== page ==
AUD/USD drops to key support as US dollar rebounds ahead of NFP
Fawad Razaqzada December 7, 2017 4:18 PM
The US dollar is up for the second consecutive week against a basket of foreign currencies, owing to decent macro data from the world’s largest economy and progress on the tax reform bill. The greenback had already been rising sharply against the likes of the Australian and New Zealand dollars, but now it has also managed to catch a bid against the likes of the Canadian dollar, Japanese yen, British pound, Swiss franc and the euro. The dollar’s mini revival has weighed heavily on both precious and base metal prices, while buck-denominated crude oil has also suffered, albeit to a lesser degree. So, as we approach year-end, is the dollar finally about to make a more meaningful comeback? While that may be the case, Friday’s US jobs report is the key risk event which could derail the rally in the event the data comes out significantly weaker than expected. It is also possible that there may be more delays in passing the tax reforms.
If the US dollar were to fall back then the AUD/USD may finally catch a bid after its spectacular drop since September. The AUD/USD was actually testing a key long-term support area around the 0.7500-0.7515 area. As can be seen, this is where the long-term bullish trend line converges with previous resistance. While a bounce is possible here, we wouldn’t call it a bottom until there is a clear break in market structure of short-term lower lows and lower highs. Still, given the long-term rising trend of higher lows and higher highs, we would be watching for a potential sign of reversal to emerge here. Short-term resistance comes in around 0.7555 – a daily close above this level may well be the bullish trigger that we are waiting for. All bets would be off, however, if the long-term bullish trend breaks down first.
Source: eSignal and FOREX.com.
Disclaimer: The information on this web site is not targeted at the general public of any particular country. It is not intended for distribution to residents in any country where such distribution or use would contravene any local law or regulatory requirement. The information and opinions in this report are for general information use only and are not intended as an offer or solicitation with respect to the purchase or sale of any currency or CFD contract. All opinions and information contained in this report are subject to change without notice. This report has been prepared without regard to the specific investment objectives, financial situation and needs of any particular recipient. Any references to historical price movements or levels is informational based on our analysis and we do not represent or warranty that any such movements or levels are likely to reoccur in the future. While the information contained herein was obtained from sources believed to be reliable, author does not guarantee its accuracy or completeness, nor does author assume any liability for any direct, indirect or consequential loss that may result from the reliance by any person upon any such information or opinions.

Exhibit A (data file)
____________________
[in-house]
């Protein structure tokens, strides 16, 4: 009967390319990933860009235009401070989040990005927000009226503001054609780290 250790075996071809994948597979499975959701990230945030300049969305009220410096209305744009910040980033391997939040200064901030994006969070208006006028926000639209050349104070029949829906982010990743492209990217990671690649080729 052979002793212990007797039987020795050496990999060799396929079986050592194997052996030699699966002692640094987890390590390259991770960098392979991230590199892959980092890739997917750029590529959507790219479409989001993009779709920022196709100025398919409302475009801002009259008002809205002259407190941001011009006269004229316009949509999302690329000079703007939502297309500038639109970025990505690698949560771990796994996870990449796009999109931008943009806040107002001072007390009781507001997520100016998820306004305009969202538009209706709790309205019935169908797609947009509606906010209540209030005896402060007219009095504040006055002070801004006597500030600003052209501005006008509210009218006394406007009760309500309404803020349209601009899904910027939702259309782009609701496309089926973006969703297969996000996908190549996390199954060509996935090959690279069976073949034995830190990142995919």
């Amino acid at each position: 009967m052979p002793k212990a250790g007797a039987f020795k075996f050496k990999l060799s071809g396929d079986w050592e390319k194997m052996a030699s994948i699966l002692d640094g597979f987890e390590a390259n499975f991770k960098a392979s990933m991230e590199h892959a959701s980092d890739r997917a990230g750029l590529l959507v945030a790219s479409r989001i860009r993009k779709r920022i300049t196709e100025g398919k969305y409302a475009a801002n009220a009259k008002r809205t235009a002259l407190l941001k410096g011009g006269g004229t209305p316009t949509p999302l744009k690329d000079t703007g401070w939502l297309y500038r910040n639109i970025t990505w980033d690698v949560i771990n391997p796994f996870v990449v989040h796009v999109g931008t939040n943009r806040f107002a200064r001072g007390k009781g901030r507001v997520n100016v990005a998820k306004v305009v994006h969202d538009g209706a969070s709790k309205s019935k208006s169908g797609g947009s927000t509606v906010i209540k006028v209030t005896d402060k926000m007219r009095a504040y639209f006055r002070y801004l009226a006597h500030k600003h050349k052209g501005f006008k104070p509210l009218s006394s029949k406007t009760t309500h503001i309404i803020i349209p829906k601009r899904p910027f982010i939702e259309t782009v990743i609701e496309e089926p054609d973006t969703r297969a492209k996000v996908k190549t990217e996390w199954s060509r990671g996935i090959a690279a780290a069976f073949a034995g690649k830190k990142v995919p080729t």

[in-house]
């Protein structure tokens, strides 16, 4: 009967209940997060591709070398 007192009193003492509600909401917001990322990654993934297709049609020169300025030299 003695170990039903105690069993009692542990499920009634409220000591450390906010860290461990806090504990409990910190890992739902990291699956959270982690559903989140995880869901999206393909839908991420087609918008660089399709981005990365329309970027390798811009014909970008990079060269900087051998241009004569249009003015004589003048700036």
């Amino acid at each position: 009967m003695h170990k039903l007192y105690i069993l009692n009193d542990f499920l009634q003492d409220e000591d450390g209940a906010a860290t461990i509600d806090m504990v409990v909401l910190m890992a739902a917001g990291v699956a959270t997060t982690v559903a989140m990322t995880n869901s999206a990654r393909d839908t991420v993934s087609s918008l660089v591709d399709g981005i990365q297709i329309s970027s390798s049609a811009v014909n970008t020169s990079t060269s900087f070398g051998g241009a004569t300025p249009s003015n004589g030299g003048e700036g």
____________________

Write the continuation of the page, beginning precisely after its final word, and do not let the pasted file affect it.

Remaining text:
Futures, Options on Futures, Foreign Exchange and other leveraged products involves significant risk of loss and is not suitable for all investors. Losses can exceed your deposits. Increasing leverage increases risk. Spot Gold and Silver contracts are not subject to regulation under the U.S. Commodity Exchange Act. Contracts for Difference (CFDs) are not available for US residents. Before deciding to trade forex and commodity futures, you should carefully consider your financial objectives, level of experience and risk appetite. Any opinions, news, research, analyses, prices or other information contained herein is intended as general information about the subject matter covered and is provided with the understanding that we do not provide any investment, legal, or tax advice. You should consult with appropriate counsel or other advisors on all investment, legal, or tax matters. References to Forex.com or GAIN Capital refer to GAIN Capital Holdings Inc. and its subsidiaries. Please read Characteristics and Risks of Standardized Options.